Academic journal article Studies in the Novel

Profaning the American Religion: Flannery O'Connor's Wise Blood

Academic journal article Studies in the Novel

Profaning the American Religion: Flannery O'Connor's Wise Blood

Article excerpt

Did you see the picture of Roy Roger's [sic] horse attending a church service in Pasadena'? I forget whether his name was Tex or Trigger but he was dressed fit to kill and looked like he was having a good time. He doubled the usual attendance.

--Flannery O'Connor, in a 1952 letter

"This is not an age of great Catholic theology," Flannery O'Connor wrote in 1958. "We have very few thinkers to equal Barth and Tillich, perhaps none" (Collected Works 1082). This is a notable admission, coming as it does from a devoutly Catholic novelist, and it suggests a great deal about her theological as well as her artistic values. For these Protestant theologians were relentless in their opposition to modern materialism and to the "almost unequivocally demonic" ideologies of capitalism (Barth, Church 531). O'Connor was no political radical, of course, but she had as little patience for her country's deifications of capital and consumption as for its essentially secular commodifications of Christianity. She must not, then, have had such Protestants as Barth and Tillich in mind when she spoke of directing the satire of her first novel, Wise Blood (1952), "against this Protestant world or against the society that reads the Bible and the Sears Roebuck catalogue wrong" (Collected Works 921). At any rate, the stubbornly materialist world depicted in Wise Blood looks not a little like the bleak modern world-picture Barth was fond of invoking in his sermons, with at its center "modern capitalism, King Mammon, enveloping us in his claws and making us his sad and beleaguered servants" (Barth, Early 17). Wise Blood's world is replete with the icons, idols, and sacraments of Mammon, as well as with many examples of his "beleaguered servants" who revere, with a typically American piety, the dogmas of consumption and the profit motive. One character, however, the protagonist Hazel Motes--and with him, the novel as a whole--adopts a far less reverent stance, in fact profaning these dogmas and sacraments at every turn.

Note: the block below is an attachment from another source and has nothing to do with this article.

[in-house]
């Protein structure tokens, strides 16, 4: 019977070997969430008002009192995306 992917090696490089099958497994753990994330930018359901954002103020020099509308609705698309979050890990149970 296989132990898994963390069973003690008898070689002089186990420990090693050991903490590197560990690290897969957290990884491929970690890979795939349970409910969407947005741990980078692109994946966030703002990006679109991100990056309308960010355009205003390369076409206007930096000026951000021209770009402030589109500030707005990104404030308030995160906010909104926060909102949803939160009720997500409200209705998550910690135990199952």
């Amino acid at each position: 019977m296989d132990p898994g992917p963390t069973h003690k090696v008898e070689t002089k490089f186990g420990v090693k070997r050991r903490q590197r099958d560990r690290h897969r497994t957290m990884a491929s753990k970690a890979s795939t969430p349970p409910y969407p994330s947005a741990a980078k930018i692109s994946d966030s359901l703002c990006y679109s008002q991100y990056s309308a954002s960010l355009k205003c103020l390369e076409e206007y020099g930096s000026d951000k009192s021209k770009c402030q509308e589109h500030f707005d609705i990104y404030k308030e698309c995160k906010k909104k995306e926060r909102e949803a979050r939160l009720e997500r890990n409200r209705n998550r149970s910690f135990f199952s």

As Jon Lance Bacon rightly observes, in Wise Blood "American religion [has] been appropriated by the 'salesman's world.' In the world of the novel, faith itself becomes a commodity" (39). Bacon and other scholars have ably demonstrated Wise Blood's pointed satire of consumer culture. Our concern here will be with O'Connor's framing of that social indictment--indeed her very construction of that indictment--in the often explicit registers of profanation: in the language and thematics of blasphemy, and in the material desecrations of sacrilege. For her indictments of capitalism and modern materialism, in other words, O'Connor drew on the language and traditions of irreverence in which she was well versed as a pious Catholic, turning them against the false religion she discovered all around her. "Blasphemy is the only way to the truth," Hazel proclaims, and, far from the wholly unauthorized statement it may at first seem, in an oblique way it articulates the novel's own program of blaspheming modernity's capitalist gods (148). Even when Hazel and the novel both repudiate blasphemy (208), they emphatically do not reject profanation itself but rather turn away from blasphemy's inherently circumscribed discursive terrain as we shall see--to the more violent and vital recourses of material desecration. Having taken pains in Wise Blood to portray the sacral and even pseudo-Christian character of commodity capitalism, O'Connor proceeds to profane that capitalist faith at length, drawing on all the extreme and unsettling novelistic measures at her disposal.

To read Wise Blood as profanation affords a third way between the practically Manichean positions that have characterized much O'Connor criticism to date: on one hand an often overtly conservative criticism that attends piously to the author's own theological aims, and on the other a revisionist, steadfastly secular strain that in stressing the more mischievous aspects of her fiction tends to undervalue or elide its religious investments. …

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